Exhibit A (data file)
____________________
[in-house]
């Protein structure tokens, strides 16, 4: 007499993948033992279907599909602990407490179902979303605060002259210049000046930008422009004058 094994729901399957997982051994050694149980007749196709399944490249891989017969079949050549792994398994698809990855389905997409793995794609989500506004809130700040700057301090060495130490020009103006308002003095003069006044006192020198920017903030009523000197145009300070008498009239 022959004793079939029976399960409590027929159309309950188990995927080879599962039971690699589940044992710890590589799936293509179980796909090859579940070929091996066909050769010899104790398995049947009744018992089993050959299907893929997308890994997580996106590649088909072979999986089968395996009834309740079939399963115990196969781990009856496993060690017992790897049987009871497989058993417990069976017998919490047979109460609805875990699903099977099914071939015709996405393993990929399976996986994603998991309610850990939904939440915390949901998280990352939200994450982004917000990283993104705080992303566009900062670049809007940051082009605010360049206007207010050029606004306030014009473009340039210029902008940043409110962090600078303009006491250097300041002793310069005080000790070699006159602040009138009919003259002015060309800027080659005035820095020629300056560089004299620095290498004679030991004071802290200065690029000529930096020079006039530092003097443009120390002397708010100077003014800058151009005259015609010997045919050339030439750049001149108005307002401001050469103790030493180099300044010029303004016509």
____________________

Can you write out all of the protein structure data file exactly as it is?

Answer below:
[in-house]
């Protein structure tokens, strides 16, 4: 007499993948033992279907599909602990407490179902979303605060002259210049000046930008422009004058 094994729901399957997982051994050694149980007749196709399944490249891989017969079949050549792994398994698809990855389905997409793995794609989500506004809130700040700057301090060495130490020009103006308002003095003069006044006192020198920017903030009523000197145009300070008498009239 022959004793079939029976399960409590027929159309309950188990995927080879599962039971690699589940044992710890590589799936293509179980796909090859579940070929091996066909050769010899104790398995049947009744018992089993050959299907893929997308890994997580996106590649088909072979999986089968395996009834309740079939399963115990196969781990009856496993060690017992790897049987009871497989058993417990069976017998919490047979109460609805875990699903099977099914071939015709996405393993990929399976996986994603998991309610850990939904939440915390949901998280990352939200994450982004917000990283993104705080992303566009900062670049809007940051082009605010360049206007207010050029606004306030014009473009340039210029902008940043409110962090600078303009006491250097300041002793310069005080000790070699006159602040009138009919003259002015060309800027080659005035820095020629300056560089004299620095290498004679030991004071802290200065690029000529930096020079006039530092003097443009120390002397708010100077003014800058151009005259015609010997045919050339030439750049001149108005307002401001050469103790030493180099300044010029303004016509």